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SIGACTION(2)		  FreeBSD System Calls Manual		  SIGACTION(2)

     sigaction -- software signal facilities

     #include <signal.h>

     struct sigaction {
	     union {	     /*	signal handler */
		     void    (*__sa_handler)(int);
		     void    (*__sa_sigaction)(int, siginfo_t *, void *);
	     } __sigaction_u;
	     sigset_t sa_mask;		/* signal mask to apply	*/
	     int      sa_flags;		/* see signal options below */

     #define sa_handler	     __sigaction_u.__sa_handler
     #define sa_sigaction    __sigaction_u.__sa_sigaction

     sigaction(int sig,	const struct sigaction *act, struct sigaction *oact);

     The system	defines	a set of signals that may be delivered to a process.
     Signal delivery resembles the occurrence of a hardware interrupt: the
     signal is normally	blocked	from further occurrence, the current process
     context is	saved, and a new one is	built.	A process may specify a
     handler to	which a	signal is delivered, or	specify	that a signal is to be
     ignored.  A process may also specify that a default action	is to be taken
     by	the system when	a signal occurs.  A signal may also be blocked,	in
     which case	its delivery is	postponed until	it is unblocked.  The action
     to	be taken on delivery is	determined at the time of delivery.  Normally,
     signal handlers execute on	the current stack of the process.  This	may be
     changed, on a per-handler basis, so that signals are taken	on a special
     signal stack.

     Signal routines normally execute with the signal that caused their	invo-
     cation blocked, but other signals may yet occur.  A global	signal mask
     defines the set of	signals	currently blocked from delivery	to a process.
     The signal	mask for a process is initialized from that of its parent
     (normally empty).	It may be changed with a sigprocmask(2)	call, or when
     a signal is delivered to the process.

     When a signal condition arises for	a process, the signal is added to a
     set of signals pending for	the process.  If the signal is not currently
     blocked by	the process then it is delivered to the	process.  Signals may
     be	delivered any time a process enters the	operating system (e.g.,	during
     a system call, page fault or trap,	or clock interrupt).  If multiple sig-
     nals are ready to be delivered at the same	time, any signals that could
     be	caused by traps	are delivered first.  Additional signals may be	pro-
     cessed at the same	time, with each	appearing to interrupt the handlers
     for the previous signals before their first instructions.	The set	of
     pending signals is	returned by the	sigpending(2) function.	 When a	caught
     signal is delivered, the current state of the process is saved, a new
     signal mask is calculated (as described below), and the signal handler is
     invoked.  The call	to the handler is arranged so that if the signal han-
     dling routine returns normally the	process	will resume execution in the
     context from before the signal's delivery.	 If the	process	wishes to re-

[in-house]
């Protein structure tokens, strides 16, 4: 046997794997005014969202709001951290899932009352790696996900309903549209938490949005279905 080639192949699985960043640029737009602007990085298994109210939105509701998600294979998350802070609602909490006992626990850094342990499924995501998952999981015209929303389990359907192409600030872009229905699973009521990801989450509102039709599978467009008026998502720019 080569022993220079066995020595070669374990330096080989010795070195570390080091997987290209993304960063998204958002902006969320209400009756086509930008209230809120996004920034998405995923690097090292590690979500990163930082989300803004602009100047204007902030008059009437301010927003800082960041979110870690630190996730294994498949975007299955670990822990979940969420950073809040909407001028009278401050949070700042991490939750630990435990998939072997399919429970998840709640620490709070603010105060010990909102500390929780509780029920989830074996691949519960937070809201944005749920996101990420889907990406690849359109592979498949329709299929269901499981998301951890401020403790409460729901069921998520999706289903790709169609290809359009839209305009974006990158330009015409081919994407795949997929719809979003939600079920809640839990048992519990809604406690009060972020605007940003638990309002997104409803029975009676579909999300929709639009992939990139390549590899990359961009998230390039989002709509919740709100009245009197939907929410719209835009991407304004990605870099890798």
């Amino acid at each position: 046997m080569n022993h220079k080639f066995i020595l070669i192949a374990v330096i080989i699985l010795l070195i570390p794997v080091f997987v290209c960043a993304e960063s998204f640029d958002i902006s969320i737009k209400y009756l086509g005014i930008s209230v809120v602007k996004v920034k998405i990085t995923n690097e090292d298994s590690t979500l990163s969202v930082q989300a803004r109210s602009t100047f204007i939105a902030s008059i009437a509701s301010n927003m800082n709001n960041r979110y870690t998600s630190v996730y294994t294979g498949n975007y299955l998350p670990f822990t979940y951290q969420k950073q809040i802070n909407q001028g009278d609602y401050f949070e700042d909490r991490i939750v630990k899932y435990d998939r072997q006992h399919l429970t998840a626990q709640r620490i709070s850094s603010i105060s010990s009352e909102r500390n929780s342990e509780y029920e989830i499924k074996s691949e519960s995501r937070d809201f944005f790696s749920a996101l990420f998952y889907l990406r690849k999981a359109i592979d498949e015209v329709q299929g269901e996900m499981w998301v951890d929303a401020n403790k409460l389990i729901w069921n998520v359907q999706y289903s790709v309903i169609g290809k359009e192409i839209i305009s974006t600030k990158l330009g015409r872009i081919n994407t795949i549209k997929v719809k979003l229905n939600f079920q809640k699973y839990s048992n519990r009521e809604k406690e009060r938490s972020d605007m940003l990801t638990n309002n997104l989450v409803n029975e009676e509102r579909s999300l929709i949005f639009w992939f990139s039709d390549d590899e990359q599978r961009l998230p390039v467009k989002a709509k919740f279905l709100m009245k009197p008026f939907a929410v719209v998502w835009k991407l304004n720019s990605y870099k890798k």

sume in a different context, then it must arrange to restore the previous
     context itself.

     When a signal is delivered	to a process a new signal mask is installed
     for the duration of the process' signal handler (or until a
     sigprocmask(2) call is made).  This mask is formed	by taking the union of
     the current signal	mask set, the signal to	be delivered, and the signal
     mask sa_mask associated with the handler to be invoked, but always	ex-
     cluding SIGKILL and SIGSTOP.

     sigaction() assigns an action for a signal	specified by sig.  If act is
     non-zero, it specifies an action (SIG_DFL,	SIG_IGN, or a handler routine)
     and mask to be used when delivering the specified signal.	If oact	is
     non-zero, the previous handling information for the signal	is returned to
     the user.

     Once a signal handler is installed, it normally remains installed until
     another sigaction() call is made, or an execve(2) is performed.  The
     value of sa_handler (or, if the SA_SIGINFO	flag is	set, the value of
     sa_sigaction instead) indicates what action should	be performed when a
     signal arrives.  A	signal-specific	default	action may be reset by setting
     sa_handler	to SIG_DFL.  Alternately, if the SA_RESETHAND flag is set the
     default action will be reinstated when the	signal is first	posted.	 The
     defaults are process termination, possibly	with core dump;	no action;
     stopping the process; or continuing the process.  See the signal list be-
     low for each signal's default action.  If sa_handler is SIG_DFL, the de-
     fault action for the signal is to discard the signal, and if a signal is
     pending, the pending signal is discarded even if the signal is masked.
     If	sa_handler is set to SIG_IGN, current and pending instances of the
     signal are	ignored	and discarded.	If sig is SIGCHLD and sa_handler is
     set to SIG_IGN, the SA_NOCLDWAIT flag (described below) is	implied.

     The signal	mask sa_mask is	typically manipulated using the	sigaddset(3)